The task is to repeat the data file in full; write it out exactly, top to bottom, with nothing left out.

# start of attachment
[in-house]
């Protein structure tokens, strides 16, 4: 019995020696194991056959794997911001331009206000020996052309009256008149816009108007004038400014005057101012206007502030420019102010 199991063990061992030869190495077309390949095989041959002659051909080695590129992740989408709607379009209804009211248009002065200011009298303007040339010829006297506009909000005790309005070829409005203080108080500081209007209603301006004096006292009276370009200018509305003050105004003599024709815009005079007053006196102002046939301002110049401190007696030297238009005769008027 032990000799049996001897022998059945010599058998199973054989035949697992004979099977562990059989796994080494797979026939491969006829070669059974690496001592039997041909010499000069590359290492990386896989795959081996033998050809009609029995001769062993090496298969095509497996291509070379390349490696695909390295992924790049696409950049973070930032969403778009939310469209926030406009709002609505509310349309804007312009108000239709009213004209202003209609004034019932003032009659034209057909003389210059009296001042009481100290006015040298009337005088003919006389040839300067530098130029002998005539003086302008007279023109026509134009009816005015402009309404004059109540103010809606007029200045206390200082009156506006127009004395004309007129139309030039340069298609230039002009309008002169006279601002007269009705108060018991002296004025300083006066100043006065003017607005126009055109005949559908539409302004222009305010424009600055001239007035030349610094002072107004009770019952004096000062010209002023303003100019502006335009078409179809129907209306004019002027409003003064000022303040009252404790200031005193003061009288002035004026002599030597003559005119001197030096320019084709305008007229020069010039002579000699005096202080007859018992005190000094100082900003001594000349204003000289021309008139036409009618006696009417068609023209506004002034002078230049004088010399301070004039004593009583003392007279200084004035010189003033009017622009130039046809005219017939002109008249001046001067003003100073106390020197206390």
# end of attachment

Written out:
[in-house]
């Protein structure tokens, strides 16, 4: 019995020696194991056959794997911001331009206000020996052309009256008149816009108007004038400014005057101012206007502030420019102010 199991063990061992030869190495077309390949095989041959002659051909080695590129992740989408709607379009209804009211248009002065200011009298303007040339010829006297506009909000005790309005070829409005203080108080500081209007209603301006004096006292009276370009200018509305003050105004003599024709815009005079007053006196102002046939301002110049401190007696030297238009005769008027 032990000799049996001897022998059945010599058998199973054989035949697992004979099977562990059989796994080494797979026939491969006829070669059974690496001592039997041909010499000069590359290492990386896989795959081996033998050809009609029995001769062993090496298969095509497996291509070379390349490696695909390295992924790049696409950049973070930032969403778009939310469209926030406009709002609505509310349309804007312009108000239709009213004209202003209609004034019932003032009659034209057909003389210059009296001042009481100290006015040298009337005088003919006389040839300067530098130029002998005539003086302008007279023109026509134009009816005015402009309404004059109540103010809606007029200045206390200082009156506006127009004395004309007129139309030039340069298609230039002009309008002169006279601002007269009705108060018991002296004025300083006066100043006065003017607005126009055109005949559908539409302004222009305010424009600055001239007035030349610094002072107004009770019952004096000062010209002023303003100019502006335009078409179809129907209306004019002027409003003064000022303040009252404790200031005193003061009288002035004026002599030597003559005119001197030096320019084709305008007229020069010039002579000699005096202080007859018992005190000094100082900003001594000349204003000289021309008139036409009618006696009417068609023209506004002034002078230049004088010399301070004039004593009583003392007279200084004035010189003033009017622009130039046809005219017939002109008249001046001067003003100073106390020197206390």